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 Samba Touré ÷ Albala (2013)

Samba Touré — Albala
::  "I say, leave our road/ All killers leave our road/ Thieves leave our road
Looters, leave our road/ Rapists, leave our road/ Betrayers, leave our road".
::  "Ce n’était parfois pas facile d’entrer en studio après avoir reçu un appel téléphonique qui m’apprenait un nouveau massacre dans ma région d’origine. Il fallait essayer d’arrêter d’y penser et jouer, dans un mélange de peur et de colère. C’est vraiment bizarre et pas très confortable. Encore plus quand les longues coupures de courant nous empêchaient de travailler et nous replongeaient dans nos pensées. Mais on est une équipe soudée, une petite famille, et ça nous a aidés à rester concentrés et à garder de bonnes vibrations."
Birth name: Samba Ibrahima Touré
Born: June 15, 1968
Location: Dabi, Tombouctou ~ Bamako, Mali
Album release: May 5, 2013
Format: CD/LP (+CD)
Record Label: Glitterbeat Records (GBCD 004/GBLP 004)
Style: songhaï
Duration:     49:19
Tracks:
01. Be Ki Don     (5:11)
02. Fondora     (5:18)
03. Ayé Go Mila     (4:41)
04. Awn Be Ye Kelenye     (4:33)
05. Aye Sira Bila     (4:37)
06. Albala     (3:11)
07. Ago Djamba     (5:33)
08. Al Barka     (4:52)
09. Idjé Lalo     (5:33)
10. Bana     (5:50)
Members:
::  Samba Touré (Chant, Guitare)
::  Djimé Sissoko (N’goni )
::  Madou Sanogo (Congas, Djembé)
::  Djimé Sissoko (Ngoni, Tama)
::  Bouri Séré (Calebasse)
and guests:
::  Zoumana Tereta (such as the legendary, master of the soku (a one-stringed violin)
::  Aminata Wassidje Traore — the fast-rising Malian neo-traditional singer.
Additionally:
::  Hugo Race (The Bad Seeds, Dirtmusic, Fatalists) contributes an array of subtle atmospherics on guitar and keyboards.
Website: http://www.samba-toure.com/
Label: http://label.glitterhouse.com/
MySpace: http://www.myspace.com/sambatoure
Facebook: https://www.facebook.com/samba.toure.official
Press: samba-management@hotmail.fr
Agent: www.xangoma.eu
Twitter: @SambaToureMusic
YouTube: http://youtu.be/zjoIQWuTTMY (Samba Touré EPK)  ♠
:: http://youtu.be/II3SuAnQmDE (“Be Ki Don” music video)
SoundCloud: https://soundcloud.com/glitterbeat/samba-toure-be-ki-don
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REVIEW
By Richie Troughton, May 30th, 2013 08:41
::  The current conflict in Mali has meant that many musicians have fear picking up their instruments should they be targeted by Islamist militia for breaking sharia law. The situation is a major blow for a country where the culture is so rich and music is such a large part of people's way of life. This tension is captured on the latest release from Malian guitarist Samba Touré, whose playing fizzes with rebellious menace throughout.
::  It is 10 years since Touré's solo debut, Fondo, and in that time he has become a star in his homeland. His powerful desert blues is cut from the same cloth as his mentor Ali Farka Touré, whom Samba toured with in the late 90s, having previously cut his teeth with the group Farafina Lolo (African Star). Touré has also performed the late Ali Farka Toure's work with kora player Toumani Diabaté. Alongside the likes of Tinariwen, Tamikrest and Terakaft, he can be seen as one of the leading proponents of the strong wave of Malian blues that has captured the attention of music lovers across the globe, all voicing the challenges facing the north west African country's people during this period of upheaval. Each dispatch shares their current plight with sympathetic listeners shocked at the injustice of what is happening. With no end in sight to the troubles, this is political music made out of necessity, to let these voices be heard to the outside world. The album's cut and paste artwork belies the anti-authoritarian message of Touré on Albala, with much to say since 2011's Crocodile Blues.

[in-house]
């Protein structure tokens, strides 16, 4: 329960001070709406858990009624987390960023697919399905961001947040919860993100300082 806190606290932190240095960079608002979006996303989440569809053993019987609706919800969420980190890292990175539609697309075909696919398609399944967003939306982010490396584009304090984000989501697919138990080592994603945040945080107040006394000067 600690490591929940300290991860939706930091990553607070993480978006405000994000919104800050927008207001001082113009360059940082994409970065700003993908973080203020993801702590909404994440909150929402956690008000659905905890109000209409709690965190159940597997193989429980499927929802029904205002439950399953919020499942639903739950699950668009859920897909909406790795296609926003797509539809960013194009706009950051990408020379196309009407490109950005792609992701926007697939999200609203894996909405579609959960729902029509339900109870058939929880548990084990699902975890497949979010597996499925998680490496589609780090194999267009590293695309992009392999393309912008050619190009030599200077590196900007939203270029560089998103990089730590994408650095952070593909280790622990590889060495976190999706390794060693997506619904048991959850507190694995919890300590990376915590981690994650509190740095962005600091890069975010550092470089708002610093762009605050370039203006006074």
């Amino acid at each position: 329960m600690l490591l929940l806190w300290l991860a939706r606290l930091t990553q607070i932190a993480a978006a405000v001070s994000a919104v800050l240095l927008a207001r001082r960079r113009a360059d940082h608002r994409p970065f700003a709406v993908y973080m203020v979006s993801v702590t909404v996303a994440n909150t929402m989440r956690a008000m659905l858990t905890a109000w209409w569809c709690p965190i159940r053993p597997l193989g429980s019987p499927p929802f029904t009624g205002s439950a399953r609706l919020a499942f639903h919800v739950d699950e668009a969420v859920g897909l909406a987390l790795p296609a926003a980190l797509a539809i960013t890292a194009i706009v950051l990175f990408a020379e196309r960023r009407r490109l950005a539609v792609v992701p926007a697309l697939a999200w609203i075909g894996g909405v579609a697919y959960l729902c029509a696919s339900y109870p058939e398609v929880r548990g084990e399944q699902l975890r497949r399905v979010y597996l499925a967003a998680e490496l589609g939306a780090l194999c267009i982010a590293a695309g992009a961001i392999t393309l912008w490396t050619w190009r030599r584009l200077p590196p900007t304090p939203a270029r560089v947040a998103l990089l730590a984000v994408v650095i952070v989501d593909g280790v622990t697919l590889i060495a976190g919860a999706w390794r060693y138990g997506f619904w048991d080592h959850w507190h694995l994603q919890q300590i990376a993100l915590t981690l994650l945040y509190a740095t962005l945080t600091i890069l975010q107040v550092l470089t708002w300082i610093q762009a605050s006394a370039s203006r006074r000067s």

::  On the opening track, 'Be Ki Don (Everybody Dance),' Touré makes it clear that when he plays his music people around take notice, encouraging them to sing and dance, and stay united when times are not so good – "Everyone welcomes Samba Touré," he sings, not modestly, the conviction of his playing powerful enough to back up his claims. From the very beginning Touré casts his spell, as cyclical riffs wind to psychedelic effect and he spits out his words with the rapid fire of an auctioneer in three different dialects – Songhai, Peul and Bambara. The track features the same kind of guitar textures that Nels Cline added to Tinariwen's Tassili, drifting celestially above the hypnotic groove laid down by Djimé Sissoko's ngoni ba (spike lute) and Madou Sanogo's conga percussion.
::  Zoumana Tereta's soukou (traditional violin) lines possess all the punch of bold brass alongside spacey keyboard swirls on second track 'Fondora (Leave Our Road)', as Touré sings that those who have "attacked our cities, stating that everything belongs to them and destroying everything" are not welcome. "They say they only want us to pray? They only brought hatred, violence and sadness," he sings. But there is love present on Albala, too. 'Ate Go Mila (I Only Think About Her)' is a devoted ballad, while 'Awn Bè Ye Kelenye (We Are Malians)' gloriously praises the diverse multiculturalism in the country, listing the different groups of people as "a child of Mali". Broken amp feedback adds a damaged edge to 'Aye Sira Bila' which deals with the challenges of facing corruption.
::  The title track - meaning "Danger" in Songhai - is an instrumental, and as a warning cry it says all it needs to, as oriental sounding steel guitar accompanies Touré's moody walk along the fret board. It is followed by the John Lee Hooker-like 12-bar blues and heavy subject matter of 'Ago Djamba (Life Betrays Men)'. Touré sings, "Do not trust your eyes / Trust your heart… We do not all have the same opportunities / Here nobody is born rich / But we all have the same value." On 'Idjé Lalo (Bad Children)' Touré reminds the "ungrateful" youth not to forget the "daily suffering" faced by their families back home in the country if they have left for a new life and opportunities in the city. 'Bana (Rain)' closes the album, telling a story of how much needed rainfall, which would normally be celebrated, can prove destructive when too much of a downfall causes crops to be ruined. Fuzzily fried guitar lines pierce in rage at the desperation of the situation, as Touré sings, "It rains so much in my village for days and days, God, what will you have to eat after that rain?"